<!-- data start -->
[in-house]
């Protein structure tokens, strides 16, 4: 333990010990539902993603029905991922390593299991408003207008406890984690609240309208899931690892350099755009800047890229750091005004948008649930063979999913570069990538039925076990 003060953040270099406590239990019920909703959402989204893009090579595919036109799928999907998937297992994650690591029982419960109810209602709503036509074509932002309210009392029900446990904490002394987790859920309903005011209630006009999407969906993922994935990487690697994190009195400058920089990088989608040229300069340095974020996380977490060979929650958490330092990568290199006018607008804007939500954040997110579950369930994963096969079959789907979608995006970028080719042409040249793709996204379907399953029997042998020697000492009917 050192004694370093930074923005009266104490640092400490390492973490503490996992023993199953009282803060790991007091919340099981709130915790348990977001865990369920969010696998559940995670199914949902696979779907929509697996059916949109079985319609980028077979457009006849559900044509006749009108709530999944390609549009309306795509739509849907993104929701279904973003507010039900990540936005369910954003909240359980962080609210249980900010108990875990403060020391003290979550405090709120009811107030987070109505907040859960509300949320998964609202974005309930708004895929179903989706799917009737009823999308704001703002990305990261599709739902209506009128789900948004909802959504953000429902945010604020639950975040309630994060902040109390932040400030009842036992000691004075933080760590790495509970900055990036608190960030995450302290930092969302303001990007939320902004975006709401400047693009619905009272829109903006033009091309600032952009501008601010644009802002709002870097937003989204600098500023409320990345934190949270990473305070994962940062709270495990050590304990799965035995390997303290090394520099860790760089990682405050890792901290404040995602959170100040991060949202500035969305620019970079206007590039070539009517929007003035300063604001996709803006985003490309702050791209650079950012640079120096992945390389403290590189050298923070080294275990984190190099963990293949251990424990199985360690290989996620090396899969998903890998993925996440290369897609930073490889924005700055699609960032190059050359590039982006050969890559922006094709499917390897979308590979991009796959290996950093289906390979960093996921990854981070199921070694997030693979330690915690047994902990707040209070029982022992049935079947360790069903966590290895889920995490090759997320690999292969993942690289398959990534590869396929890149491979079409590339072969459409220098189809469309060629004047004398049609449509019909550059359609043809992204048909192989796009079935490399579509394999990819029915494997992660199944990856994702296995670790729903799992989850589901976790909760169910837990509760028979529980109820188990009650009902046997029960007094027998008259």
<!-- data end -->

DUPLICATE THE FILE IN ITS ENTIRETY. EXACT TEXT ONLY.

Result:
[in-house]
């Protein structure tokens, strides 16, 4: 333990010990539902993603029905991922390593299991408003207008406890984690609240309208899931690892350099755009800047890229750091005004948008649930063979999913570069990538039925076990 003060953040270099406590239990019920909703959402989204893009090579595919036109799928999907998937297992994650690591029982419960109810209602709503036509074509932002309210009392029900446990904490002394987790859920309903005011209630006009999407969906993922994935990487690697994190009195400058920089990088989608040229300069340095974020996380977490060979929650958490330092990568290199006018607008804007939500954040997110579950369930994963096969079959789907979608995006970028080719042409040249793709996204379907399953029997042998020697000492009917 050192004694370093930074923005009266104490640092400490390492973490503490996992023993199953009282803060790991007091919340099981709130915790348990977001865990369920969010696998559940995670199914949902696979779907929509697996059916949109079985319609980028077979457009006849559900044509006749009108709530999944390609549009309306795509739509849907993104929701279904973003507010039900990540936005369910954003909240359980962080609210249980900010108990875990403060020391003290979550405090709120009811107030987070109505907040859960509300949320998964609202974005309930708004895929179903989706799917009737009823999308704001703002990305990261599709739902209506009128789900948004909802959504953000429902945010604020639950975040309630994060902040109390932040400030009842036992000691004075933080760590790495509970900055990036608190960030995450302290930092969302303001990007939320902004975006709401400047693009619905009272829109903006033009091309600032952009501008601010644009802002709002870097937003989204600098500023409320990345934190949270990473305070994962940062709270495990050590304990799965035995390997303290090394520099860790760089990682405050890792901290404040995602959170100040991060949202500035969305620019970079206007590039070539009517929007003035300063604001996709803006985003490309702050791209650079950012640079120096992945390389403290590189050298923070080294275990984190190099963990293949251990424990199985360690290989996620090396899969998903890998993925996440290369897609930073490889924005700055699609960032190059050359590039982006050969890559922006094709499917390897979308590979991009796959290996950093289906390979960093996921990854981070199921070694997030693979330690915690047994902990707040209070029982022992049935079947360790069903966590290895889920995490090759997320690999292969993942690289398959990534590869396929890149491979079409590339072969459409220098189809469309060629004047004398049609449509019909550059359609043809992204048909192989796009079935490399579509394999990819029915494997992660199944990856994702296995670790729903799992989850589901976790909760169910837990509760028979529980109820188990009650009902046997029960007094027998008259």